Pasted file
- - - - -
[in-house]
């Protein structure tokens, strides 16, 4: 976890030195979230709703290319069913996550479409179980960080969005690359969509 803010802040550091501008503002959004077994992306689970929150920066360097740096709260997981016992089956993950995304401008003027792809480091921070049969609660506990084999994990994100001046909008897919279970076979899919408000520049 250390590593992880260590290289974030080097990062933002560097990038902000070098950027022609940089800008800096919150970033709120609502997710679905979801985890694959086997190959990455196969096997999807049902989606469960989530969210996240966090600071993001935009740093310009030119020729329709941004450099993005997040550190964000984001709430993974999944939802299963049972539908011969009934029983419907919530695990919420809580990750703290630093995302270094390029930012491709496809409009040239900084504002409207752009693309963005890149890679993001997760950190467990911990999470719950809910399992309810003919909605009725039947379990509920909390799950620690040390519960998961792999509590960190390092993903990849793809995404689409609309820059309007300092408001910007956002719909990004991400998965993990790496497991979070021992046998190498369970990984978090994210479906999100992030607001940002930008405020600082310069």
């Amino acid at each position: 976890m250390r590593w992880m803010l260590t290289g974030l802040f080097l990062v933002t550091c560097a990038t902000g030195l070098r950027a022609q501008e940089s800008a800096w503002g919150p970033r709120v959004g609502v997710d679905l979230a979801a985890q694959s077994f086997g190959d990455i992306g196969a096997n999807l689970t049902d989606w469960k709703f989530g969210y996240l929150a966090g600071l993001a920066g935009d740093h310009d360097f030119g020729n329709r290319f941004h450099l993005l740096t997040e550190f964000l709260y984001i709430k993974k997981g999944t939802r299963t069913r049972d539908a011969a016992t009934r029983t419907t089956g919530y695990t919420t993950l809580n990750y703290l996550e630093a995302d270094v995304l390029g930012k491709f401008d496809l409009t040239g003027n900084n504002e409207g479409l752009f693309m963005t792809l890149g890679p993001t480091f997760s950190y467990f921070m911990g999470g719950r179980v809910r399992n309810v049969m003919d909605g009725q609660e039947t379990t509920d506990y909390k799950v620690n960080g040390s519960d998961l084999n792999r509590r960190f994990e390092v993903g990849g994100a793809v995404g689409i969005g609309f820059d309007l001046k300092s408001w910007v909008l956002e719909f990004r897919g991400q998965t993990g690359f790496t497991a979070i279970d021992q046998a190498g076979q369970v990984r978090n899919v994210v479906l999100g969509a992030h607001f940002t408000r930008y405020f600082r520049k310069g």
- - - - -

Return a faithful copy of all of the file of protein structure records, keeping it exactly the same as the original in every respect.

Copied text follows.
[in-house]
């Protein structure tokens, strides 16, 4: 976890030195979230709703290319069913996550479409179980960080969005690359969509 803010802040550091501008503002959004077994992306689970929150920066360097740096709260997981016992089956993950995304401008003027792809480091921070049969609660506990084999994990994100001046909008897919279970076979899919408000520049 250390590593992880260590290289974030080097990062933002560097990038902000070098950027022609940089800008800096919150970033709120609502997710679905979801985890694959086997190959990455196969096997999807049902989606469960989530969210996240966090600071993001935009740093310009030119020729329709941004450099993005997040550190964000984001709430993974999944939802299963049972539908011969009934029983419907919530695990919420809580990750703290630093995302270094390029930012491709496809409009040239900084504002409207752009693309963005890149890679993001997760950190467990911990999470719950809910399992309810003919909605009725039947379990509920909390799950620690040390519960998961792999509590960190390092993903990849793809995404689409609309820059309007300092408001910007956002719909990004991400998965993990790496497991979070021992046998190498369970990984978090994210479906999100992030607001940002930008405020600082310069």
């Amino acid at each position: 976890m250390r590593w992880m803010l260590t290289g974030l802040f080097l990062v933002t550091c560097a990038t902000g030195l070098r950027a022609q501008e940089s800008a800096w503002g919150p970033r709120v959004g609502v997710d679905l979230a979801a985890q694959s077994f086997g190959d990455i992306g196969a096997n999807l689970t049902d989606w469960k709703f989530g969210y996240l929150a966090g600071l993001a920066g935009d740093h310009d360097f030119g020729n329709r290319f941004h450099l993005l740096t997040e550190f964000l709260y984001i709430k993974k997981g999944t939802r299963t069913r049972d539908a011969a016992t009934r029983t419907t089956g919530y695990t919420t993950l809580n990750y703290l996550e630093a995302d270094v995304l390029g930012k491709f401008d496809l409009t040239g003027n900084n504002e409207g479409l752009f693309m963005t792809l890149g890679p993001t480091f997760s950190y467990f921070m911990g999470g719950r179980v809910r399992n309810v049969m003919d909605g009725q609660e039947t379990t509920d506990y909390k799950v620690n960080g040390s519960d998961l084999n792999r509590r960190f994990e390092v993903g990849g994100a793809v995404g689409i969005g609309f820059d309007l001046k300092s408001w910007v909008l956002e719909f990004r897919g991400q998965t993990g690359f790496t497991a979070i279970d021992q046998a190498g076979q369970v990984r978090n899919v994210v479906l999100g969509a992030h607001f940002t408000r930008y405020f600082r520049k310069g």